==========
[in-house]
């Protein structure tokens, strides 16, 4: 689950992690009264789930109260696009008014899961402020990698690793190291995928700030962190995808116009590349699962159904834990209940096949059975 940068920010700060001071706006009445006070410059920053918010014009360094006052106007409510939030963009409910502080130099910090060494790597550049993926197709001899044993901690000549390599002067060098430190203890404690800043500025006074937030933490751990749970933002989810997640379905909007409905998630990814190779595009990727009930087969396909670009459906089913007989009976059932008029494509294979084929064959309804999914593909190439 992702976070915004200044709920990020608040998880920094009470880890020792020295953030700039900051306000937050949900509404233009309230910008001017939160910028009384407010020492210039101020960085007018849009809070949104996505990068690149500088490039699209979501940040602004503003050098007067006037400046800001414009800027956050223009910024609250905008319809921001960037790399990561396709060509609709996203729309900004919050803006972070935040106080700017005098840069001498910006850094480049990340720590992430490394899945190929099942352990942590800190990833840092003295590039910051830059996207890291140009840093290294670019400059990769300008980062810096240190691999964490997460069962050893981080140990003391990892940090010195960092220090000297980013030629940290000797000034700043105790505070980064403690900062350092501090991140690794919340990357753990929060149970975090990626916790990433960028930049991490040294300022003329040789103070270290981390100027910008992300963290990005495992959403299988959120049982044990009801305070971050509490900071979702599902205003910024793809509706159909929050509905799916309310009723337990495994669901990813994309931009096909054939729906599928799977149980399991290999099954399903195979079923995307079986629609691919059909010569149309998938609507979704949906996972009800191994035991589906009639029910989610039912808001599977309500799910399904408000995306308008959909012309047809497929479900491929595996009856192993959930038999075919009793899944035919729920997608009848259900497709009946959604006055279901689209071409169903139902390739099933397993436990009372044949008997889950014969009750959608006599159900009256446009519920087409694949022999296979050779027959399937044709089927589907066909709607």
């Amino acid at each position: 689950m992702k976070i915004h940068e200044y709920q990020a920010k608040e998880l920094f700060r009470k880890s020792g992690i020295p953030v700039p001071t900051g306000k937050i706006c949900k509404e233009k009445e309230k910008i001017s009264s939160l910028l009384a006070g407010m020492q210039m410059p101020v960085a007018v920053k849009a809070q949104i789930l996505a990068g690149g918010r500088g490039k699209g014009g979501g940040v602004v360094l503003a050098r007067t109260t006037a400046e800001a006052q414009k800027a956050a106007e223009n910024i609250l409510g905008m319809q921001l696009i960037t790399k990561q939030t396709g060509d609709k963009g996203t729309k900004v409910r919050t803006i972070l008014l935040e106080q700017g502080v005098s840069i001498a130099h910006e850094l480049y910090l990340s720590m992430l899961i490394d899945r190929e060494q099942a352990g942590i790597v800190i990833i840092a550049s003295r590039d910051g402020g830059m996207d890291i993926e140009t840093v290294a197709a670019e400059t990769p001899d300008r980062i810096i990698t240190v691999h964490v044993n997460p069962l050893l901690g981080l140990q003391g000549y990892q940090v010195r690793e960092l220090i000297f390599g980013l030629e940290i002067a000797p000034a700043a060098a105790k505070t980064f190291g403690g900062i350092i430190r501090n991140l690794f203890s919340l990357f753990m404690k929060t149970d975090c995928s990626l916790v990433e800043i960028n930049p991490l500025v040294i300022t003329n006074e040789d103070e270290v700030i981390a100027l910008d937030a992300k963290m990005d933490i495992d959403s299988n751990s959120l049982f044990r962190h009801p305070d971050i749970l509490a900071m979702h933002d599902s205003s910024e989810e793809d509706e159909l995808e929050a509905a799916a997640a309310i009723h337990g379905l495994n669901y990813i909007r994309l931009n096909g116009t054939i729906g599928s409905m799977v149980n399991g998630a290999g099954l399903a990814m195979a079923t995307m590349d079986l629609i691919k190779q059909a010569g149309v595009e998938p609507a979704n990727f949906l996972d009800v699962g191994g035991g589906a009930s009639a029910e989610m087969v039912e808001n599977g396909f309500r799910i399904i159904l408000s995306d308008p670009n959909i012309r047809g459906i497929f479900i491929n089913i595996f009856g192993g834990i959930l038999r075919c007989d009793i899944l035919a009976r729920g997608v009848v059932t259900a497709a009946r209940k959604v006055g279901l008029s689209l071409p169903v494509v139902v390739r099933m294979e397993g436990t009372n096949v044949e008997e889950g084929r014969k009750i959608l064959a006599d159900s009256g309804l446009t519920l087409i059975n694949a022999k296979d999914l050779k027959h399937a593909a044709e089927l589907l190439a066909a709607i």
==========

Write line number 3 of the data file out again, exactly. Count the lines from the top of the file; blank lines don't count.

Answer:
């Amino acid at each position: 689950m992702k976070i915004h940068e200044y709920q990020a920010k608040e998880l920094f700060r009470k880890s020792g992690i020295p953030v700039p001071t900051g306000k937050i706006c949900k509404e233009k009445e309230k910008i001017s009264s939160l910028l009384a006070g407010m020492q210039m410059p101020v960085a007018v920053k849009a809070q949104i789930l996505a990068g690149g918010r500088g490039k699209g014009g979501g940040v602004v360094l503003a050098r007067t109260t006037a400046e800001a006052q414009k800027a956050a106007e223009n910024i609250l409510g905008m319809q921001l696009i960037t790399k990561q939030t396709g060509d609709k963009g996203t729309k900004v409910r919050t803006i972070l008014l935040e106080q700017g502080v005098s840069i001498a130099h910006e850094l480049y910090l990340s720590m992430l899961i490394d899945r190929e060494q099942a352990g942590i790597v800190i990833i840092a550049s003295r590039d910051g402020g830059m996207d890291i993926e140009t840093v290294a197709a670019e400059t990769p001899d300008r980062i810096i990698t240190v691999h964490v044993n997460p069962l050893l901690g981080l140990q003391g000549y990892q940090v010195r690793e960092l220090i000297f390599g980013l030629e940290i002067a000797p000034a700043a060098a105790k505070t980064f190291g403690g900062i350092i430190r501090n991140l690794f203890s919340l990357f753990m404690k929060t149970d975090c995928s990626l916790v990433e800043i960028n930049p991490l500025v040294i300022t003329n006074e040789d103070e270290v700030i981390a100027l910008d937030a992300k963290m990005d933490i495992d959403s299988n751990s959120l049982f044990r962190h009801p305070d971050i749970l509490a900071m979702h933002d599902s205003s910024e989810e793809d509706e159909l995808e929050a509905a799916a997640a309310i009723h337990g379905l495994n669901y990813i909007r994309l931009n096909g116009t054939i729906g599928s409905m799977v149980n399991g998630a290999g099954l399903a990814m195979a079923t995307m590349d079986l629609i691919k190779q059909a010569g149309v595009e998938p609507a979704n990727f949906l996972d009800v699962g191994g035991g589906a009930s009639a029910e989610m087969v039912e808001n599977g396909f309500r799910i399904i159904l408000s995306d308008p670009n959909i012309r047809g459906i497929f479900i491929n089913i595996f009856g192993g834990i959930l038999r075919c007989d009793i899944l035919a009976r729920g997608v009848v059932t259900a497709a009946r209940k959604v006055g279901l008029s689209l071409p169903v494509v139902v390739r099933m294979e397993g436990t009372n096949v044949e008997e889950g084929r014969k009750i959608l064959a006599d159900s009256g309804l446009t519920l087409i059975n694949a022999k296979d999914l050779k027959h399937a593909a044709e089927l589907l190439a066909a709607i």